Can Ginseng Grow Under Pine Trees? (Solved & Explained!)

Yes, ginseng can grow under pine trees. The soil must be loamy and the trees should be spread enough for light to get to the ground. American ginseng plants do best. They prefer partial shade, rich and moist soils, and a low pH.

According to what I’ve found from some of the biology experts I follow, the roots of ginseng plants prefer a soil pH that’s slightly acidic. In general, it should be somewhere around 5.6-5.8 or maybe slightly higher.

At the same time, ginseng plants tend to prefer loamy soil. People used to believe that pine trees made the soil itself acidic.

That seems to be something of a myth, though it is true that the soil near pine trees has a tendency to be acidic. That’s one of the reasons that pine trees have developed something of a reputation for killing lawns.

Unlike short field grasses, however, ginseng likes these conditions so you might find that ginseng can indeed grow under pine trees as long as it has the right growing conditions and gets enough sun.

Reasons Why Ginseng can Do Well Under Pine Trees

Other than the fact that the soil pH around pine trees tends to be low enough to encourage ginseng roots to grow, ginseng shouldn’t have that much of a relationship with pine trees either way. In some cases, though, broader needle pine trees can help to protect vulnerable ginseng plants.

A majority of gardeners I’ve had a chance to talk with consider ginseng to be one of the most difficult crops to cultivate on an individual basis. The plants can be quite weak and could easily get hurt in a storm.

Some have suggested that balsam and fir trees are particularly good for this, since they tend to thrive in an acidic environment and they have more coverage as far as their branches go. On the other hand, this can cause them to block out sunlight.

Reasons Why Ginseng Doesn’t Like Pines

That seems to be the biggest problem – if a ginseng plant gets robbed of sunlight or water its growth will slow down. You could even end up with a plant that has yellowed leaves and won’t ever be ready for harvesting.

Rainwater has a tendency to collect on whatever surface it hits first, so there’s a chance that larger pine trees might take a good portion of rain away from your ginseng plants. All you’d need to correct this problem is a watering can, however.

A well-manicured tree might not have this issue, especially if you make sure to rake up fallen pine needles so that they don’t collect on your ginseng plants and block out the sun in the process.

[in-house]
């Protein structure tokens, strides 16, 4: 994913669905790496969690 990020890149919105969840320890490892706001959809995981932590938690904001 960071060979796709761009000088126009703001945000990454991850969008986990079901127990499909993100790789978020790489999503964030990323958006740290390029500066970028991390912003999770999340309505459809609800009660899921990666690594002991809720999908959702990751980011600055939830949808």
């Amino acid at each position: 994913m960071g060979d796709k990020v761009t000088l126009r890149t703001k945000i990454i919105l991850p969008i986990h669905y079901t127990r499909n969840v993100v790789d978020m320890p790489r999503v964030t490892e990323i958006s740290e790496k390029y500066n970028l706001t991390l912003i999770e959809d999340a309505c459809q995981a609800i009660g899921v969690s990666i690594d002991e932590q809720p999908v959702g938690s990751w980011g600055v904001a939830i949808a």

What Conditions Does Ginseng Like in the Wild?

Various domestic ginseng plants come with different care instructions. If you’re lucky enough to live near a nursery that has them, then you’l probably see a ton of different care tags.

Most wild ginseng plants, however, seem to want the same sort of conditions. The plants usually live in deciduous forests, so they’re actually used to being around trees albeit not evergreens.

According to most care tags I’ve seen, American ginseng plants prefer partial shade so they might be your best bet under trees. In the wild, these expect rich and moist soil as well as a low pH.

Hardiness zones 3-7 are home to American ginseng plants in the wild, which live from the Midwest through Maine. They normally expect good drainage, which isn’t a problem in loamy forests in the wild.

Can You Farm Ginseng Under Pine Trees?

Depending on where you are, there’s a chance that you’ll find wild plants under a pine tree. If that’s the case, then you might have to be extra cautious before picking any roots or berries because ginseng is a protected species in many states.

Otherwise, you shouldn’t have any more difficulty farming ginseng under pine trees than anywhere else. Keep in mind that ginseng plants are notoriously picky, so that’s not meant to sound like it would be at all easy to do.

However, there are certainly many worse places that you could pick to grow ginseng. If you have deciduous trees, then you might prefer to plant your ginseng bushes under them.

Barring that, your pine trees shouldn’t be an issue for your ginseng plants. More than likely, they’re going to have more of a problem with soil conditions.

There’s also a good chance that they might come into contact with too much or too little sun, which is always an issue when growing ginseng.

How to Farm Ginseng if You Live in a Pine Forest

First off, you’ll want to check to ensure that planting ginseng in your forested home isn’t going to come into conflict with any native species. There are countless types of plants that wouldn’t welcome the introduction of an outside interloper, and you need to be cautious that you don’t do anything that would make these plants feel threatened.

Assuming that the areas near pine trees are clear, you’ll probably want to test the soil if at all possible. American ginseng bushes are acid-loving enough that they can thrive in soil that has a 6.0-6.5 pH level.

Soil pH test kits are available at most hardware stores, and the process shouldn’t take long. Should everything check out you’ll be able to at least put in your ginseng plants, but you’ll want to keep a very close eye on them.

Gardening experts seem to be of the opinion that ginseng plants aren’t truly mature until they’re around 8-16 inches tall, which means you might not be able to harvest your little domestic farm for quite some time. Consider planting a number of different ginseng bushes to try and increase yields.

Even mature plants won’t bloom and produce berries until late June or early July. Don’t try to rush things and remember that these aren’t the hardiest of plants, so you won’t want to come into contact with them unnecessarily.